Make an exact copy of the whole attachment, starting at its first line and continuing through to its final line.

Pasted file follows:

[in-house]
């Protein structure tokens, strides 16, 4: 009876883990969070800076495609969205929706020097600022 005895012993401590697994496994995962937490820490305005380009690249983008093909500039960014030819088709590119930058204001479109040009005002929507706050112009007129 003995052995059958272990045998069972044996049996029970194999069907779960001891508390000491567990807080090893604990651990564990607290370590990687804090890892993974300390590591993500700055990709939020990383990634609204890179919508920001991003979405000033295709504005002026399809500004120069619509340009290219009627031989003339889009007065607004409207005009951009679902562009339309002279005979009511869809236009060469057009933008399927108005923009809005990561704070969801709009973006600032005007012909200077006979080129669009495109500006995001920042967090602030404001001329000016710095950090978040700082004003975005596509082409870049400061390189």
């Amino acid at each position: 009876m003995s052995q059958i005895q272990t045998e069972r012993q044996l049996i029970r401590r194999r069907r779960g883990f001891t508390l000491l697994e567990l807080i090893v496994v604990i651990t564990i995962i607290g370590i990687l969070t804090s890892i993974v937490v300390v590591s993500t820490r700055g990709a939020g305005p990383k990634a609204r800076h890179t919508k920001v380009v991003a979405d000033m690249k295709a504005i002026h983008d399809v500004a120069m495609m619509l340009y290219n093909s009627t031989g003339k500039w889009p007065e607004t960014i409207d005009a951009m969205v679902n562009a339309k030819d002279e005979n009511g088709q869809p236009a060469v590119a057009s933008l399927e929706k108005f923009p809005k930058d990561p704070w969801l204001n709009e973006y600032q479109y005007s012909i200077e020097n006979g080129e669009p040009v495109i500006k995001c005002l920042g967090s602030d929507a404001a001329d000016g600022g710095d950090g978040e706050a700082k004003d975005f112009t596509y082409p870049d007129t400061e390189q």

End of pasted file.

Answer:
[in-house]
């Protein structure tokens, strides 16, 4: 009876883990969070800076495609969205929706020097600022 005895012993401590697994496994995962937490820490305005380009690249983008093909500039960014030819088709590119930058204001479109040009005002929507706050112009007129 003995052995059958272990045998069972044996049996029970194999069907779960001891508390000491567990807080090893604990651990564990607290370590990687804090890892993974300390590591993500700055990709939020990383990634609204890179919508920001991003979405000033295709504005002026399809500004120069619509340009290219009627031989003339889009007065607004409207005009951009679902562009339309002279005979009511869809236009060469057009933008399927108005923009809005990561704070969801709009973006600032005007012909200077006979080129669009495109500006995001920042967090602030404001001329000016710095950090978040700082004003975005596509082409870049400061390189």
């Amino acid at each position: 009876m003995s052995q059958i005895q272990t045998e069972r012993q044996l049996i029970r401590r194999r069907r779960g883990f001891t508390l000491l697994e567990l807080i090893v496994v604990i651990t564990i995962i607290g370590i990687l969070t804090s890892i993974v937490v300390v590591s993500t820490r700055g990709a939020g305005p990383k990634a609204r800076h890179t919508k920001v380009v991003a979405d000033m690249k295709a504005i002026h983008d399809v500004a120069m495609m619509l340009y290219n093909s009627t031989g003339k500039w889009p007065e607004t960014i409207d005009a951009m969205v679902n562009a339309k030819d002279e005979n009511g088709q869809p236009a060469v590119a057009s933008l399927e929706k108005f923009p809005k930058d990561p704070w969801l204001n709009e973006y600032q479109y005007s012909i200077e020097n006979g080129e669009p040009v495109i500006k995001c005002l920042g967090s602030d929507a404001a001329d000016g600022g710095d950090g978040e706050a700082k004003d975005f112009t596509y082409p870049d007129t400061e390189q």